In an effort to combat the rising force of the Islamists militants in northern Mali, Six Mali self-defence groups have banded together to take the fight to their doorstep. The newly formed coalition is calling themselves the Patriotic Forces of Resistance (FPR). “Our six movements have together gathered thousands of men. Some are now undergoing training at our bases in Sevare,” a central Mali town, one of the FPR leaders, Harouna Toure, told AFP.
According to a document signed by representatives of all six groups, their aim is “to liberate the north of Mali, to unite the resistance forces.” AFP has confirmed that several, possibly hundreds, of young volunteers are currently being trained to combat the northern Islamist presence which has sparked fears of a possible safe haven for religious extremism in Africa.
The Islamists forces came to prominence in the region after the military coup that took place in March, leaving the country in disarray and providing the Tuareg-assisted Islamist rebels the opportunity to sweep through the unprotected region. Since their take-over of Northern Mali, the ethnic separatist Tuareg group has been largely side-lined by the various Islamist groups who now control the region and apply harsh Islamic rule.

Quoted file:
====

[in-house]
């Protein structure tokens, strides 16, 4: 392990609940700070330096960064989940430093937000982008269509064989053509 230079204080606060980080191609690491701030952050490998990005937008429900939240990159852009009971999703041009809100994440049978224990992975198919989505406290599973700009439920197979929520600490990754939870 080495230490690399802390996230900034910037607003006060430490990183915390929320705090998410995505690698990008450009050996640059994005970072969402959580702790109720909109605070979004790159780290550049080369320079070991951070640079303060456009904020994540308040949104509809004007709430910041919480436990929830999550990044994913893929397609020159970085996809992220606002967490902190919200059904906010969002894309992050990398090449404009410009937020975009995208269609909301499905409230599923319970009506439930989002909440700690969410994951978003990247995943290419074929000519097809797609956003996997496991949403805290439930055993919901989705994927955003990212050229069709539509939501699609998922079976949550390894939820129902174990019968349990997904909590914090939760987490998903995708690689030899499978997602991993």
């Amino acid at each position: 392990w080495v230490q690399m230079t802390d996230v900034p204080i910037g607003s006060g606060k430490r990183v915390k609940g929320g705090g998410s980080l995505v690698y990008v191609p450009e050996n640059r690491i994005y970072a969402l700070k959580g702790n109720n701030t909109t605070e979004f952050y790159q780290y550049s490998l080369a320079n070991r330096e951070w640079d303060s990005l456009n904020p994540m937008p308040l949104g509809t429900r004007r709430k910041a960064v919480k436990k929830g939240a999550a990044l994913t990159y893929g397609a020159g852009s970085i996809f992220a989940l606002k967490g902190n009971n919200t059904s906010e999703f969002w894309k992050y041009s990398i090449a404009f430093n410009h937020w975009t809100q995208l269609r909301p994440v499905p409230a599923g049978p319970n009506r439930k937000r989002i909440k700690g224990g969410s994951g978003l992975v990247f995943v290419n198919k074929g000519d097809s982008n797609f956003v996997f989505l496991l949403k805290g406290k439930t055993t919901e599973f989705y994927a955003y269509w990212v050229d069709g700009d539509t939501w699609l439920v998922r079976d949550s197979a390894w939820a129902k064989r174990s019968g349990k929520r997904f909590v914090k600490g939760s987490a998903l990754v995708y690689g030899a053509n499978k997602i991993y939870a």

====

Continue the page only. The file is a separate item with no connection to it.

There are various groups in the region, each controlling their own spaces and applying their own brand of justice. One such group is the Ansar Dine, the Defenders of Faith, which have occupied the iconic city of Timbuktu. Ansar Dine applies their own rule of law, whipping unmarried couples, smokers and drinkers whilst also destroying ancient heritage shrines because they represent idolatry.
The FPR was created out of a necessity that many people in Mali felt must be dealt with. With the current absence of stable government and law enforcement, the group has taken it upon themselves to deal out the nation’s justice. “We will go with or without the Mali army,” said Amadou Abdoulaye Cisse, leader of one of the six groups adding, “we will defend our territory, and our besieged relatives.”
The African Union has also been seeking the support from the United Nations, hoping that the Security Council would vote in favour of intervention. The AU has been offering to send troops to quell the militants in northern Mali but without any clear guidelines or mission statements the UN has been hesitant to back their plan, and Mali’s military junta has understandably not been open to the idea of foreign troops exerting influence in the country they recently overthrew.